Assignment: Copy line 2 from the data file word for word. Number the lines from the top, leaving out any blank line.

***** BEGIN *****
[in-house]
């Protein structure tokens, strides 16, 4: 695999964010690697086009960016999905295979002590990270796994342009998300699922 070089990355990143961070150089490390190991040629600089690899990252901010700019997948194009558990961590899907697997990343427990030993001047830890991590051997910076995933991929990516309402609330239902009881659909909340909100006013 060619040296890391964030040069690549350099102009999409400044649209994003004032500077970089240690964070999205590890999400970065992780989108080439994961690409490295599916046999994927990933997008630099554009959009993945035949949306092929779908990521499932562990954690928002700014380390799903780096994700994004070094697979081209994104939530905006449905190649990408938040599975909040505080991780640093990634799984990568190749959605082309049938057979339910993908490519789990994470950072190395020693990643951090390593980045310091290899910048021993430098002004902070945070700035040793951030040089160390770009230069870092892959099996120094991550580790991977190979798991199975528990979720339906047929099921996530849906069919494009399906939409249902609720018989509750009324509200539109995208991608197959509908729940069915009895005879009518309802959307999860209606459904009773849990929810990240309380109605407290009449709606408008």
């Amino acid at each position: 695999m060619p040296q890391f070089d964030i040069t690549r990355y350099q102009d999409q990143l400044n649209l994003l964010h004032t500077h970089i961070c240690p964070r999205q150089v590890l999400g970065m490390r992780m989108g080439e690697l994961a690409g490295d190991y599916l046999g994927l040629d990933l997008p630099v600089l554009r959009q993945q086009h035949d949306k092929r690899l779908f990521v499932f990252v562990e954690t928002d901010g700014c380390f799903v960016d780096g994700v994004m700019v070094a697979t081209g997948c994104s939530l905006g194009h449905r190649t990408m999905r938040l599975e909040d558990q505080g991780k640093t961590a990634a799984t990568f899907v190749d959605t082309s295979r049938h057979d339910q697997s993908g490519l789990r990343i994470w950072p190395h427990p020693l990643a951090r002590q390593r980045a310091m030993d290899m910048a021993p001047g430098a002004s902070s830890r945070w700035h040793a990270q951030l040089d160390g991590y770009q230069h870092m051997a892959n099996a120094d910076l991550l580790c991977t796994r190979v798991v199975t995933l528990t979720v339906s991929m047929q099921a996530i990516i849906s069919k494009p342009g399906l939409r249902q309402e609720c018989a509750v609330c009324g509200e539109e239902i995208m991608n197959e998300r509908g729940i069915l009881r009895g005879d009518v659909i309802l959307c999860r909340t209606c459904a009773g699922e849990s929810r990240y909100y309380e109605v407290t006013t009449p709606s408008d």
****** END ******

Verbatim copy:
């Protein structure tokens, strides 16, 4: 695999964010690697086009960016999905295979002590990270796994342009998300699922 070089990355990143961070150089490390190991040629600089690899990252901010700019997948194009558990961590899907697997990343427990030993001047830890991590051997910076995933991929990516309402609330239902009881659909909340909100006013 060619040296890391964030040069690549350099102009999409400044649209994003004032500077970089240690964070999205590890999400970065992780989108080439994961690409490295599916046999994927990933997008630099554009959009993945035949949306092929779908990521499932562990954690928002700014380390799903780096994700994004070094697979081209994104939530905006449905190649990408938040599975909040505080991780640093990634799984990568190749959605082309049938057979339910993908490519789990994470950072190395020693990643951090390593980045310091290899910048021993430098002004902070945070700035040793951030040089160390770009230069870092892959099996120094991550580790991977190979798991199975528990979720339906047929099921996530849906069919494009399906939409249902609720018989509750009324509200539109995208991608197959509908729940069915009895005879009518309802959307999860209606459904009773849990929810990240309380109605407290009449709606408008």